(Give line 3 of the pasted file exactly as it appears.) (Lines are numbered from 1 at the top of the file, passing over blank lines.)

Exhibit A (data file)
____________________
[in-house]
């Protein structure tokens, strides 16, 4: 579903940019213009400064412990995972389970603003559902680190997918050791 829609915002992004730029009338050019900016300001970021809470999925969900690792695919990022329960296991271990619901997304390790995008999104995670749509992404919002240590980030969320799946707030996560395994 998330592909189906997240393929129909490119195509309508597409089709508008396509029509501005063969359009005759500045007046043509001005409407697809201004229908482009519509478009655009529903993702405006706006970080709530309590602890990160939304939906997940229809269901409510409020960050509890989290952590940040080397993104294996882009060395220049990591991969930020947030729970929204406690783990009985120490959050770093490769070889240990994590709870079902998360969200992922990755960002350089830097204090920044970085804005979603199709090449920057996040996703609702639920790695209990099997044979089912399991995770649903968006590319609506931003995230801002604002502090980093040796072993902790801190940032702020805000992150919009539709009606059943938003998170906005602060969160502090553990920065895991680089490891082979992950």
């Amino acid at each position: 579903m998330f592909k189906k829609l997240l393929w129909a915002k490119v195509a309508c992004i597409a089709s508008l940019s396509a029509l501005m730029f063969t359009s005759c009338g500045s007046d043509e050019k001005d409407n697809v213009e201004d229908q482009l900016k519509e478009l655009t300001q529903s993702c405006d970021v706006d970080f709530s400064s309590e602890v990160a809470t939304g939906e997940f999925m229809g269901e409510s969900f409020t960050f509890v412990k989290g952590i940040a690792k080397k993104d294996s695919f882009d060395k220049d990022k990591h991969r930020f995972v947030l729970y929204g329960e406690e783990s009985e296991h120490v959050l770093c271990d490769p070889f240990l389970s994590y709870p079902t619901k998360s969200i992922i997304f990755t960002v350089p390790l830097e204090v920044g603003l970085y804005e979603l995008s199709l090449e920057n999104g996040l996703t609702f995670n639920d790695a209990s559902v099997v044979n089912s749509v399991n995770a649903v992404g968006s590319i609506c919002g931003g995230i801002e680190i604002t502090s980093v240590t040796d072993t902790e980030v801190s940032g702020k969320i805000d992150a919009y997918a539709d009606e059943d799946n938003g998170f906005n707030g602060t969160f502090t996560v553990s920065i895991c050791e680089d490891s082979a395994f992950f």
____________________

């Amino acid at each position: 579903m998330f592909k189906k829609l997240l393929w129909a915002k490119v195509a309508c992004i597409a089709s508008l940019s396509a029509l501005m730029f063969t359009s005759c009338g500045s007046d043509e050019k001005d409407n697809v213009e201004d229908q482009l900016k519509e478009l655009t300001q529903s993702c405006d970021v706006d970080f709530s400064s309590e602890v990160a809470t939304g939906e997940f999925m229809g269901e409510s969900f409020t960050f509890v412990k989290g952590i940040a690792k080397k993104d294996s695919f882009d060395k220049d990022k990591h991969r930020f995972v947030l729970y929204g329960e406690e783990s009985e296991h120490v959050l770093c271990d490769p070889f240990l389970s994590y709870p079902t619901k998360s969200i992922i997304f990755t960002v350089p390790l830097e204090v920044g603003l970085y804005e979603l995008s199709l090449e920057n999104g996040l996703t609702f995670n639920d790695a209990s559902v099997v044979n089912s749509v399991n995770a649903v992404g968006s590319i609506c919002g931003g995230i801002e680190i604002t502090s980093v240590t040796d072993t902790e980030v801190s940032g702020k969320i805000d992150a919009y997918a539709d009606e059943d799946n938003g998170f906005n707030g602060t969160f502090t996560v553990s920065i895991c050791e680089d490891s082979a395994f992950f």